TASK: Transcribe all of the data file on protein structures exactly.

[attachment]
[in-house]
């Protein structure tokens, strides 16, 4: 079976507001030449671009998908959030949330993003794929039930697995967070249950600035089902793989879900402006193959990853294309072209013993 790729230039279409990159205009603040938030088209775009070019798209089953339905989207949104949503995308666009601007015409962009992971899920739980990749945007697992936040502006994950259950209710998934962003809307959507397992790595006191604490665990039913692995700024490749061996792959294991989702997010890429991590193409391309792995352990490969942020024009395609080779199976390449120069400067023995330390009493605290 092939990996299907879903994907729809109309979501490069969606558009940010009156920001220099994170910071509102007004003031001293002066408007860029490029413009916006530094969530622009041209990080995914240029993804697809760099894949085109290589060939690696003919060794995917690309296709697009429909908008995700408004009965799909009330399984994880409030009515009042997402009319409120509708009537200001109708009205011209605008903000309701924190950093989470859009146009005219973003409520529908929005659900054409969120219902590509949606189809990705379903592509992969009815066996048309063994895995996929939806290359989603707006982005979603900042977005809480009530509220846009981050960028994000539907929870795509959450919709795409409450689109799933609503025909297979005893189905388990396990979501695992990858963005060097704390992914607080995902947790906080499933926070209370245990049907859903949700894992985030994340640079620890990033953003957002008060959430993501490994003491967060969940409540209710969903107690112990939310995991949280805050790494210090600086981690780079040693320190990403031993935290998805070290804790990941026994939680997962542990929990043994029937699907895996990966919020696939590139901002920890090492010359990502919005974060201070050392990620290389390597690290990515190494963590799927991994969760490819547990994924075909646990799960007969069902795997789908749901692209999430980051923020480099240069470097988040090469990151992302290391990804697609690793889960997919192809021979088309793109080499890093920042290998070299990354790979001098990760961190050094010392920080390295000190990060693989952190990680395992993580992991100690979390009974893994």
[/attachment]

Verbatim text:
[in-house]
């Protein structure tokens, strides 16, 4: 079976507001030449671009998908959030949330993003794929039930697995967070249950600035089902793989879900402006193959990853294309072209013993 790729230039279409990159205009603040938030088209775009070019798209089953339905989207949104949503995308666009601007015409962009992971899920739980990749945007697992936040502006994950259950209710998934962003809307959507397992790595006191604490665990039913692995700024490749061996792959294991989702997010890429991590193409391309792995352990490969942020024009395609080779199976390449120069400067023995330390009493605290 092939990996299907879903994907729809109309979501490069969606558009940010009156920001220099994170910071509102007004003031001293002066408007860029490029413009916006530094969530622009041209990080995914240029993804697809760099894949085109290589060939690696003919060794995917690309296709697009429909908008995700408004009965799909009330399984994880409030009515009042997402009319409120509708009537200001109708009205011209605008903000309701924190950093989470859009146009005219973003409520529908929005659900054409969120219902590509949606189809990705379903592509992969009815066996048309063994895995996929939806290359989603707006982005979603900042977005809480009530509220846009981050960028994000539907929870795509959450919709795409409450689109799933609503025909297979005893189905388990396990979501695992990858963005060097704390992914607080995902947790906080499933926070209370245990049907859903949700894992985030994340640079620890990033953003957002008060959430993501490994003491967060969940409540209710969903107690112990939310995991949280805050790494210090600086981690780079040693320190990403031993935290998805070290804790990941026994939680997962542990929990043994029937699907895996990966919020696939590139901002920890090492010359990502919005974060201070050392990620290389390597690290990515190494963590799927991994969760490819547990994924075909646990799960007969069902795997789908749901692209999430980051923020480099240069470097988040090469990151992302290391990804697609690793889960997919192809021979088309793109080499890093920042290998070299990354790979001098990760961190050094010392920080390295000190990060693989952190990680395992993580992991100690979390009974893994």